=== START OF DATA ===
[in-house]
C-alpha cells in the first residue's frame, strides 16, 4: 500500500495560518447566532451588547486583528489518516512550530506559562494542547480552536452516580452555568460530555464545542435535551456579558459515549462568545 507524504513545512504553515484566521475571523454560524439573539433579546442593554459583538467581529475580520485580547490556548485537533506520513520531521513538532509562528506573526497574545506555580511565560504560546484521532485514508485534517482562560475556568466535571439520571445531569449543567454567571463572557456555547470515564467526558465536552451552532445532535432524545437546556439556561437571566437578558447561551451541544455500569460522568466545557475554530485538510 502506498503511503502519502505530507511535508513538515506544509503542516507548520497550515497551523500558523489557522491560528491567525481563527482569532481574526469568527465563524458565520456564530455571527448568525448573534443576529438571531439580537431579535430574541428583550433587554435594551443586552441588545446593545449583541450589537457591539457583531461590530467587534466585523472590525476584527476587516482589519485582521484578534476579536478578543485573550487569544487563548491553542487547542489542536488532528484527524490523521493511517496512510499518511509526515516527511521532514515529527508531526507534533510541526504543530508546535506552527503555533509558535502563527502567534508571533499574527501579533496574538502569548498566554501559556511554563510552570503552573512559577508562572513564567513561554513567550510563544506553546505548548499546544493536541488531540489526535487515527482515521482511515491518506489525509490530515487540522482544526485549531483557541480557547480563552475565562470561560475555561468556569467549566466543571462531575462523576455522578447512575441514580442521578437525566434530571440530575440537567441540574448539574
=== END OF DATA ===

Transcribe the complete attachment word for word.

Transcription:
[in-house]
C-alpha cells in the first residue's frame, strides 16, 4: 500500500495560518447566532451588547486583528489518516512550530506559562494542547480552536452516580452555568460530555464545542435535551456579558459515549462568545 507524504513545512504553515484566521475571523454560524439573539433579546442593554459583538467581529475580520485580547490556548485537533506520513520531521513538532509562528506573526497574545506555580511565560504560546484521532485514508485534517482562560475556568466535571439520571445531569449543567454567571463572557456555547470515564467526558465536552451552532445532535432524545437546556439556561437571566437578558447561551451541544455500569460522568466545557475554530485538510 502506498503511503502519502505530507511535508513538515506544509503542516507548520497550515497551523500558523489557522491560528491567525481563527482569532481574526469568527465563524458565520456564530455571527448568525448573534443576529438571531439580537431579535430574541428583550433587554435594551443586552441588545446593545449583541450589537457591539457583531461590530467587534466585523472590525476584527476587516482589519485582521484578534476579536478578543485573550487569544487563548491553542487547542489542536488532528484527524490523521493511517496512510499518511509526515516527511521532514515529527508531526507534533510541526504543530508546535506552527503555533509558535502563527502567534508571533499574527501579533496574538502569548498566554501559556511554563510552570503552573512559577508562572513564567513561554513567550510563544506553546505548548499546544493536541488531540489526535487515527482515521482511515491518506489525509490530515487540522482544526485549531483557541480557547480563552475565562470561560475555561468556569467549566466543571462531575462523576455522578447512575441514580442521578437525566434530571440530575440537567441540574448539574